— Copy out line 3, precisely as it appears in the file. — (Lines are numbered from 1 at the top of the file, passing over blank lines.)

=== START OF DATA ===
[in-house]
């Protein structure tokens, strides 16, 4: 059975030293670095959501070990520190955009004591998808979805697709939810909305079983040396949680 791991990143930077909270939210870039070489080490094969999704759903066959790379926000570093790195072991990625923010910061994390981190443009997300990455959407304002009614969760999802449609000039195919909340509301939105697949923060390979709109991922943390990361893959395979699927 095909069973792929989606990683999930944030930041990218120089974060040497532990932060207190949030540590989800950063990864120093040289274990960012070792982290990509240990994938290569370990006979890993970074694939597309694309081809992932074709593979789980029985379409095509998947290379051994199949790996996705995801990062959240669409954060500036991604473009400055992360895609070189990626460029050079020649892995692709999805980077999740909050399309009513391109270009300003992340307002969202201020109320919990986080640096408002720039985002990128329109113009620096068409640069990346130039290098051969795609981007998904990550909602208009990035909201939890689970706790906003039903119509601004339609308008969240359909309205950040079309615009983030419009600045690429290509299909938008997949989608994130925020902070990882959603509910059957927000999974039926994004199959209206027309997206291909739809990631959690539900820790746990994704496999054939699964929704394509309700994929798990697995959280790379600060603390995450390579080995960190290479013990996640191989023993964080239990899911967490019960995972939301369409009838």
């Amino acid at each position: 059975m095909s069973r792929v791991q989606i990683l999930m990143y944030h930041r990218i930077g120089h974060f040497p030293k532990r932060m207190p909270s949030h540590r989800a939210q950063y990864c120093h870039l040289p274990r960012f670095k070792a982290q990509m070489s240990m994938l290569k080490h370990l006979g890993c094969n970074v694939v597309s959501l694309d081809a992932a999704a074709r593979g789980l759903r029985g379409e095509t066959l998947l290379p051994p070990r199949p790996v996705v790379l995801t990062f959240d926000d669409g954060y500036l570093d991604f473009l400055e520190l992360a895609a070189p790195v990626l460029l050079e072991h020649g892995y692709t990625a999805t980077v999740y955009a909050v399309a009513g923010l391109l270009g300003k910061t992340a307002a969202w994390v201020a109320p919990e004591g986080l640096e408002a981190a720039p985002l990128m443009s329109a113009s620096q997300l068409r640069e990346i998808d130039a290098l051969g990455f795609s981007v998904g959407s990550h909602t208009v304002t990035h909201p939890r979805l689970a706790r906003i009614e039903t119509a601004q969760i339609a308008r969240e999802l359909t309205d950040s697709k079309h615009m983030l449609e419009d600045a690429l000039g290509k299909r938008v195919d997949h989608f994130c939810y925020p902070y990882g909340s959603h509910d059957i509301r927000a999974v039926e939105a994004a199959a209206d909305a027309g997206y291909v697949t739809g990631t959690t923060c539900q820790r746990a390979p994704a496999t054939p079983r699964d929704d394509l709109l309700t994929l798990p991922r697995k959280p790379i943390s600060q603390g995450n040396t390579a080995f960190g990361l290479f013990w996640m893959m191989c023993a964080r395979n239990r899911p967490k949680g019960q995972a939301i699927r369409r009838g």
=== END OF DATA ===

């Amino acid at each position: 059975m095909s069973r792929v791991q989606i990683l999930m990143y944030h930041r990218i930077g120089h974060f040497p030293k532990r932060m207190p909270s949030h540590r989800a939210q950063y990864c120093h870039l040289p274990r960012f670095k070792a982290q990509m070489s240990m994938l290569k080490h370990l006979g890993c094969n970074v694939v597309s959501l694309d081809a992932a999704a074709r593979g789980l759903r029985g379409e095509t066959l998947l290379p051994p070990r199949p790996v996705v790379l995801t990062f959240d926000d669409g954060y500036l570093d991604f473009l400055e520190l992360a895609a070189p790195v990626l460029l050079e072991h020649g892995y692709t990625a999805t980077v999740y955009a909050v399309a009513g923010l391109l270009g300003k910061t992340a307002a969202w994390v201020a109320p919990e004591g986080l640096e408002a981190a720039p985002l990128m443009s329109a113009s620096q997300l068409r640069e990346i998808d130039a290098l051969g990455f795609s981007v998904g959407s990550h909602t208009v304002t990035h909201p939890r979805l689970a706790r906003i009614e039903t119509a601004q969760i339609a308008r969240e999802l359909t309205d950040s697709k079309h615009m983030l449609e419009d600045a690429l000039g290509k299909r938008v195919d997949h989608f994130c939810y925020p902070y990882g909340s959603h509910d059957i509301r927000a999974v039926e939105a994004a199959a209206d909305a027309g997206y291909v697949t739809g990631t959690t923060c539900q820790r746990a390979p994704a496999t054939p079983r699964d929704d394509l709109l309700t994929l798990p991922r697995k959280p790379i943390s600060q603390g995450n040396t390579a080995f960190g990361l290479f013990w996640m893959m191989c023993a964080r395979n239990r899911p967490k949680g019960q995972a939301i699927r369409r009838g």